moses ingram star wars

Obi-Wan Kenobi/Disney+

‘There’s nothing anybody can do about this’: ‘Obi-Wan Kenobi’ actress Moses Ingram is receiving racist harassment

Disney was more prepared this time, calling out racist fans and preemptively warning Ingram.


Gavia Baker-Whitelaw

Internet Culture

In a sadly predictable move for the Star Wars franchise, actress Moses Ingram is facing racist backlash against her role in the Disney+ show Obi-Wan Kenobi. Her experiences echo the toxic response to John Boyega and Kelly Marie Tran on social media—although this time Disney was more prepared, calling out racist fans and preemptively warning Ingram about what to expect when she took the role (a sad indictment of Star Wars fandom).

Ingram plays Reva Sevander/Third Sister, one of the show’s main villains. She’s an Imperial Inquisitor, a Jedi-hunter who works for Darth Vader. The first two episodes introduce her as an ambitious character with something to prove, rebelling against her snobbish boss in a dynamic that subtextually echoes real-life discrimination against a Black woman trying to succeed in a conservative workplace.

Following the show’s premiere, Ingram spoke up on Instagram Stories about receiving racist hatemail. She posted screenshots of comments including threats and racial slurs, accusing her of being a “diversity hire.”

“There’s nothing anybody can do about this,” she said, after explaining that she’d received “hundreds” of similar messages. “What bothers me is that there’s this feeling that I should shut up and take it… And I’m not built like that.”

Ingram mentioned in interviews that Lucasfilm warned her about the likelihood of harassment, saying she was told, “This is a thing that, unfortunately, likely will happen. But we are here to help you; you can let us know when it happens.” Learning from the hateful backlash aimed a John Boyega and Kelly Marie Tran, the Star Wars franchise is already voicing public support for Ingram. But as her Instagram post suggests, there’s still a sense of helplessness against the onslaught of toxic behavior online.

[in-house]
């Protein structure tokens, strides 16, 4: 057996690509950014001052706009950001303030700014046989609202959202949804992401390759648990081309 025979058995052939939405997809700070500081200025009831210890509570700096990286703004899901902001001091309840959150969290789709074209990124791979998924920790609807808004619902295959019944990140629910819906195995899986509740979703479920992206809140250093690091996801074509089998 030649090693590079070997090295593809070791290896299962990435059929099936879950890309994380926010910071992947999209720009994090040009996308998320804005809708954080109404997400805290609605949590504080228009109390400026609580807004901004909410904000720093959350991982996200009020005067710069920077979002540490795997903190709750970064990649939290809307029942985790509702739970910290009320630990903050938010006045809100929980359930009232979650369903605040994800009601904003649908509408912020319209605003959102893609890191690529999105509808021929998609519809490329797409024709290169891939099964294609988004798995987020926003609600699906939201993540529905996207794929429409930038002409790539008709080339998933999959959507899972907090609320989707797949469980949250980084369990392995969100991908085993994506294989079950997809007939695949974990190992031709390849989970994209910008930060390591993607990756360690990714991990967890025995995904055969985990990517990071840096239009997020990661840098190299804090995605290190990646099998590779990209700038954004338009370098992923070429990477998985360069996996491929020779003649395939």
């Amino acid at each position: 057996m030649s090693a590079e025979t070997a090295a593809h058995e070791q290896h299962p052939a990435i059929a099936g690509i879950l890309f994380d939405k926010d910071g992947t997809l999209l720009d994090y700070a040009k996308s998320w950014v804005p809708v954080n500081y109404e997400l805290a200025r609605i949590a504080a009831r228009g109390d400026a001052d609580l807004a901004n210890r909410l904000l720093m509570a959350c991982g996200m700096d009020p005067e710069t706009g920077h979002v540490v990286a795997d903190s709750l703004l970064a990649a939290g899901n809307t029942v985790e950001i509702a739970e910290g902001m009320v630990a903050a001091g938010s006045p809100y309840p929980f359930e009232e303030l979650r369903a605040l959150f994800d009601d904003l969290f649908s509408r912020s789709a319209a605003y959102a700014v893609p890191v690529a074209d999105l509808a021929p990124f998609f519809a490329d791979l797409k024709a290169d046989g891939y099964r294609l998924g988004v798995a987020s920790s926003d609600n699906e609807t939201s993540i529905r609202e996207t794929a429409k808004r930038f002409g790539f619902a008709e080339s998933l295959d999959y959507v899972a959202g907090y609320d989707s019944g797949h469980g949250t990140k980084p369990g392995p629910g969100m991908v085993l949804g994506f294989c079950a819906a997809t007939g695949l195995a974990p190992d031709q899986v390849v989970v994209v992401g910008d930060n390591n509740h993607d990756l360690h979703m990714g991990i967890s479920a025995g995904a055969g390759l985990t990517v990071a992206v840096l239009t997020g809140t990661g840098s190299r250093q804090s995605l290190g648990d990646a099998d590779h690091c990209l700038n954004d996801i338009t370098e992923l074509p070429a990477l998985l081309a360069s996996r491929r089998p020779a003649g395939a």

In a follow-up tweet, the official Star Wars account added: “There are more than 20 million sentient species in the Star Wars galaxy, don’t choose to be a racist.”

Ingram is receiving plenty of supportive comments, too, but there’s a noticeably negative trend in online discussions of her character. These comments typically criticize Ingram’s acting abilities or describe Reva as uniquely unlikeable or poorly-written. (Ingram, incidentally, is an award-winning Yale drama graduate who recently earned an Emmy nomination for Netflix’s Queen’s Gambit. Her breakout cinematic role was in Joel Coen’s The Tragedy of Macbeth in 2021. So those “bad actor” comments don’t hold much water.)

As is often the case in this kind of situation, many of these negative comments attempt to argue that race has nothing to do with the backlash, and they hate Reva for completely apolitical reasons. But when you compare the response to Reva with the response to her boss the Grand Inquisitor (played by a white man), the subtext is obvious.

Both characters follow familiar frameworks for Star Wars villains, with powers, motives and dialogue that echo common themes among Sith and Imperial characters. But while Reva attracted a deluge of intense criticism, fan reactions to the Grand Inquisitor are neutral-to-positive. Despite receiving similar amounts of screentime, the Grand Inquisitor also seems to provoke less discussion in general. Less than a week after the show’s premiere, this already illustrates how this type of racist backlash unfolds: Direct, explicit harassment aimed at the actor in question, coupled with a disproportionate wave of negativity disguised as “valid criticism,” scrutinizing details that would easily be overlooked in a white character.

Share this article

*First Published:

The Daily Dot